Every page of content you create has the potential to rank for a certain number of keywords and phrases. If you perform your SEO correctly, then you increase your chances of getting more traffic with every content page you publish. That’s why more is better.

July 9th, 2012 / Content Development

The 4 Rules Of Content Marketing

Whether you are a small business or an enterprise corporation if you engage in content marketing, then you’ve got to know the rules. The rules are unbendable and for the most part unwritten. They are extremely important if you want to succeed online.

So what are these unbendable rules of content marketing? There are 4 of them:

  1. Set some goals – Don’t just wing it. Establish what you want your content to accomplish for you and make sure all of your content fits into that box.
  2. Be useful – Your content has to carry some value. If it isn’t useful to your target market, then people will stop reading your content. Make your content useful and ensure each piece provides valuable information that helps someone.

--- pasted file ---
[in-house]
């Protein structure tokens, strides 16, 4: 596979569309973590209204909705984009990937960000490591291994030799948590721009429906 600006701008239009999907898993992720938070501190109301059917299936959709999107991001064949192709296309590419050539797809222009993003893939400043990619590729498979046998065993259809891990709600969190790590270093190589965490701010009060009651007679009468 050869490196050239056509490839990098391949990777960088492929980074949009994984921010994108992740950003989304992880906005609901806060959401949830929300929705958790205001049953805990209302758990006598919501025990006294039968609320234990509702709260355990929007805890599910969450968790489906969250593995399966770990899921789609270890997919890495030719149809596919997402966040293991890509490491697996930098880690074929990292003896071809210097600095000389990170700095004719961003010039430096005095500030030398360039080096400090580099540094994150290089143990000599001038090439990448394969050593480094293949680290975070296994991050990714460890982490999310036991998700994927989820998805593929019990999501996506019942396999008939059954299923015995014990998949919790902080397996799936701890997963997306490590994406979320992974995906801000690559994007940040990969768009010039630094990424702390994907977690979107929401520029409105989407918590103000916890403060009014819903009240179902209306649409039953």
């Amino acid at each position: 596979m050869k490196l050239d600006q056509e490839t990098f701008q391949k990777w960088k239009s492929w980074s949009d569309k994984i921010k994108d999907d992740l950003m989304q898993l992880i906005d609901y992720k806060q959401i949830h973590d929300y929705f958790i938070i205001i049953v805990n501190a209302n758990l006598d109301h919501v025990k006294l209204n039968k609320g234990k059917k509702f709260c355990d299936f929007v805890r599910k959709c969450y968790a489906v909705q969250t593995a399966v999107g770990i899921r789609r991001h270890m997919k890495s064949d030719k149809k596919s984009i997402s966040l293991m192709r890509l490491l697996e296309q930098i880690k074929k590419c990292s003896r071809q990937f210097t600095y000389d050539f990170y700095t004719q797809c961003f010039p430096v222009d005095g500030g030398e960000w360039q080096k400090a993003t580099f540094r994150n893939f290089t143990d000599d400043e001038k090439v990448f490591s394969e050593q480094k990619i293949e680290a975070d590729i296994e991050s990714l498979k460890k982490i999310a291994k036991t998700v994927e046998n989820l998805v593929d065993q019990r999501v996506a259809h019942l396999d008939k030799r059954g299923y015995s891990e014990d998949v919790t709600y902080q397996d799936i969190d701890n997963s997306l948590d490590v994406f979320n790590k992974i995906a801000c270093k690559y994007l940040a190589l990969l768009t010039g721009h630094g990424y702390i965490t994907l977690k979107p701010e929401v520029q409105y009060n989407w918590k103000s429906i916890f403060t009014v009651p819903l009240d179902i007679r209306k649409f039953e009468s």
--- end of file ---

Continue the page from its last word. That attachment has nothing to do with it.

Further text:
3. Don’t be boring – If you try to impress people with your knowledge of your subject, you’ll bore them to death. Be interesting and useful, but don’t be boring.
  4. Be personal – Speak to a person, not an idea of a person. Know who your audience is and address that audience personally. Don’t be afraid to include personal anecdotes of yourself or your company in your content. Make it relate to someone.

Content marketing is not a one-time event. It’s an ongoing strategy. Keep your head up and stick to your goals.

June 28th, 2012 / Content Development

2 Characteristics Your Content MUST Have

Do you know what two uncommon characteristics your content absolutely MUST have? Do you think it’s search engine optimisation? How about an attractive web design? Or a strong call to action?